The property known as Melbury is a record of the early selection of land for farming and occupation by William Edwards in 1852. Albert Edwards, William's son lived in the house adjoining Melbury until his death in 1959. The house has been in continuous occupation by the Edwards' family and was occupied during and after WWII by the the Owen Nicholson and later by Kevin Smith, both of whom are third generation of the Edward's family to reside at this house and farm Melbury . In recent years it has been unocuppied.
SHR Criteria b)
[Associative significance]
The Melbury house and property is associated with Williams Edwards who selected the land in 1852. The house was built in 1908 by his son Albert Edwards who lived here with his family. It is also associated with Owen Nicholson and his mother Ethel Nicholson(nee Edwards) who ran the dairy during WWII and after with the return of his father, George Nicholson. Kevin Smith also third generation of the Edwards' family resided here from 1958 with his family and ran the dairy.
SHR Criteria c)
[Aesthetic significance]
The house is visible from the road and is significant as an early Federation style building with simple decoration. A well is located to the south of the house.

The house has been altered with a new gable and additional bay and this has diminished its significance to an extent, though the original form and style of the house is still evident. The house is in a dilapidated state which will in the future result in the loss and deterioration of fabric and diminish the aesthetic significance of the building.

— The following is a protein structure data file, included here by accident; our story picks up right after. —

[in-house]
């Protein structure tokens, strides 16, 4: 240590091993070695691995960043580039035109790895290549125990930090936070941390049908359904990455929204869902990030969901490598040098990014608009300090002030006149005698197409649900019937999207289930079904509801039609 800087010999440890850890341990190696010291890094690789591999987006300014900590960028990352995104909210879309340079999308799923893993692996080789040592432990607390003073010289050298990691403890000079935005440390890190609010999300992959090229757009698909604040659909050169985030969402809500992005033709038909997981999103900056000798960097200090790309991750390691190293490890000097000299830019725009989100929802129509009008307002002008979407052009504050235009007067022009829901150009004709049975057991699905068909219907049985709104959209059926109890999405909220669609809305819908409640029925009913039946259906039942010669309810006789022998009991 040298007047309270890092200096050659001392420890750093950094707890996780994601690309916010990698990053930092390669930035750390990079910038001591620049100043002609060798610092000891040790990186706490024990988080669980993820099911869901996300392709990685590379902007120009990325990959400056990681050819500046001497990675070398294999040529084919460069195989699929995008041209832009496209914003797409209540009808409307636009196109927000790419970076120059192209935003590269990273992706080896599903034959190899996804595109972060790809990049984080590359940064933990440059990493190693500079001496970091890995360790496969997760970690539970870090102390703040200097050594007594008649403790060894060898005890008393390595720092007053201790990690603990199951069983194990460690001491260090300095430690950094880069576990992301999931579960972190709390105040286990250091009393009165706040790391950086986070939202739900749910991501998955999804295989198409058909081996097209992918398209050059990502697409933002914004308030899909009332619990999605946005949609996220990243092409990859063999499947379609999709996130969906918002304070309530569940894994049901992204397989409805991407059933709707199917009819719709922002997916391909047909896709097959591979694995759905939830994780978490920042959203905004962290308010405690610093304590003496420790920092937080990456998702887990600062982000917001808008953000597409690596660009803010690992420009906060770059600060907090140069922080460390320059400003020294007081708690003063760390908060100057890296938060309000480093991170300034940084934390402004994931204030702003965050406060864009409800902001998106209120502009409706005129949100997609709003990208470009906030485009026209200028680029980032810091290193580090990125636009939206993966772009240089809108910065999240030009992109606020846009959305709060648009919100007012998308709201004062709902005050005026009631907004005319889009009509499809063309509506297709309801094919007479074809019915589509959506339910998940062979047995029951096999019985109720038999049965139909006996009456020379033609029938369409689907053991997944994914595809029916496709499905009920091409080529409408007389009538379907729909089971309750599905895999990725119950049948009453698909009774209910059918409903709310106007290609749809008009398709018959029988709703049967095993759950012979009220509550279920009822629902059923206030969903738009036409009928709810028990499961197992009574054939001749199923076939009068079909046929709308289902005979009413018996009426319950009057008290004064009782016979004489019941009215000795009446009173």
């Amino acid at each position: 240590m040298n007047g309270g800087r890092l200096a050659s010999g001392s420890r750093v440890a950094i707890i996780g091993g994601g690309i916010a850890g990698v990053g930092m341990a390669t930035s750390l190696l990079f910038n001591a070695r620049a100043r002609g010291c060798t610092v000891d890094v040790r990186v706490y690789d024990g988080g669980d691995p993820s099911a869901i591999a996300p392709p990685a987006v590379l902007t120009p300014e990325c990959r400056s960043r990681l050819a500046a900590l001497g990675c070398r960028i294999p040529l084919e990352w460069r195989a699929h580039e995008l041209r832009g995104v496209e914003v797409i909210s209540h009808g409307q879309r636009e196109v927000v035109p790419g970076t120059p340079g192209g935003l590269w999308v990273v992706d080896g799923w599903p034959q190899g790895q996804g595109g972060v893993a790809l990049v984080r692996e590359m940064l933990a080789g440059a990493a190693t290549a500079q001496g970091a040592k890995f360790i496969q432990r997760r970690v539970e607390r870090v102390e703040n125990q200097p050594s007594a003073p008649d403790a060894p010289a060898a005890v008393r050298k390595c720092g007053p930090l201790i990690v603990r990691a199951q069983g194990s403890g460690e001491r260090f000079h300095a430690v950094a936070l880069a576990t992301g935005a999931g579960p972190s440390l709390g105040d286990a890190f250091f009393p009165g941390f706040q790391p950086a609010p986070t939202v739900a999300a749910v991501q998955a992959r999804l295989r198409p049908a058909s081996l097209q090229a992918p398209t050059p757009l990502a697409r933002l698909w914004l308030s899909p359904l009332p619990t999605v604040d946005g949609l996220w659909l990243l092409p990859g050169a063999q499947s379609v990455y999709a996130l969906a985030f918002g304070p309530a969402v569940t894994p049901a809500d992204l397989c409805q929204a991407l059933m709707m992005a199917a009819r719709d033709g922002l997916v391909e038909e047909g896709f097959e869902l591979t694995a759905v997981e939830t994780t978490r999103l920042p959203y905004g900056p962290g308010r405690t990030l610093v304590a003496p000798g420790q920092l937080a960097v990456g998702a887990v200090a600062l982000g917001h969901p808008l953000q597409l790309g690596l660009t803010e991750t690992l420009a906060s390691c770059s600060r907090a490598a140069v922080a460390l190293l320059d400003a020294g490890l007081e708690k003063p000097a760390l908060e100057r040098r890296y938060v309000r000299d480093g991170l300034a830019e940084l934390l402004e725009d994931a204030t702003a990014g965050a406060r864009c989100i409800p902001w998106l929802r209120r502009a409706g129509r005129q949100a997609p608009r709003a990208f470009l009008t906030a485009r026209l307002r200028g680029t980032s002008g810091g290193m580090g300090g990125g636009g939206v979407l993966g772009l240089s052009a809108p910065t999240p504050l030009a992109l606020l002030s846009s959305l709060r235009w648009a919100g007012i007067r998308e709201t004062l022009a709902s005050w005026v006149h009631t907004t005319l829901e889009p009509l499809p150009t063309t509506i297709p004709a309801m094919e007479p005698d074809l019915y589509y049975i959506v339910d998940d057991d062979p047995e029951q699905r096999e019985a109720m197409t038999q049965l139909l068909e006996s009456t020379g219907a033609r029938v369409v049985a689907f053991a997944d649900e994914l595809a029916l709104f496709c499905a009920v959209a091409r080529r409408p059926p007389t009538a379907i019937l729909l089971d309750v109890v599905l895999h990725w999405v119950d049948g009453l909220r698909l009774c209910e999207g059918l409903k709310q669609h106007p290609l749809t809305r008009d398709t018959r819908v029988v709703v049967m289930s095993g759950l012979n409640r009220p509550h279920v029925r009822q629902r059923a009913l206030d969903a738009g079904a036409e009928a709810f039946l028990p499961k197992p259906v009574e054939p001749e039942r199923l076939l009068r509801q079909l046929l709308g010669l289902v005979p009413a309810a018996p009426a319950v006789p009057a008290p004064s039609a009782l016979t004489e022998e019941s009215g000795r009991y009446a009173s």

A dilapidated dairy is located to the west of the house which is a recent masonry building and is not assessed as significant.
SHR Criteria g)
[Representativeness]
The house is a representative example of the early Federation style in its asymmetrical design with projecting gable and its detail. These include turned timber valance to the verandah and brackets and turned timber finial and timber brackets on the projecting gable.
Integrity/Intactness: The house is currently intact though some glazing has been removed. The continued vacancy and deterioration of the building will result in the loss of fabric.
Assessment criteria: Items are assessed against the PDF State Heritage Register (SHR) Criteria to determine the level of significance. Refer to the Listings below for the level of statutory protection.

Listings

Heritage ListingListing TitleListing NumberGazette DateGazette NumberGazette Page
Local Environmental Plan  06 Apr 90 462905
Heritage study     

Study details

TitleYearNumberAuthorInspected byGuidelines used
Dungog Heritage Study1986R47Perumal, Wrathall & Murphy Pty Ltd  No
Dungog Heritage Study Review201312Carste Studio  Yes

References, internet links & images

TypeAuthorYearTitleInternet Links
WrittenNumerous members of the family including Owen Nicholson Family History of the Edwards, undated
Oral HistoryOwen Nicholson2013 

Note: internet links may be to web pages, documents or images.

rez rez rez rez rez rez
rez rez
(Click on thumbnail for full size image and image details)

Data source

The information for this entry comes from the following source:
Name: Local Government
Database number: 1540103


Every effort has been made to ensure that information contained in the State Heritage Inventory is correct. If you find any errors or omissions please send your comments to the Database Manager.

All information and pictures on this page are the copyright of the Heritage Division or respective copyright owners.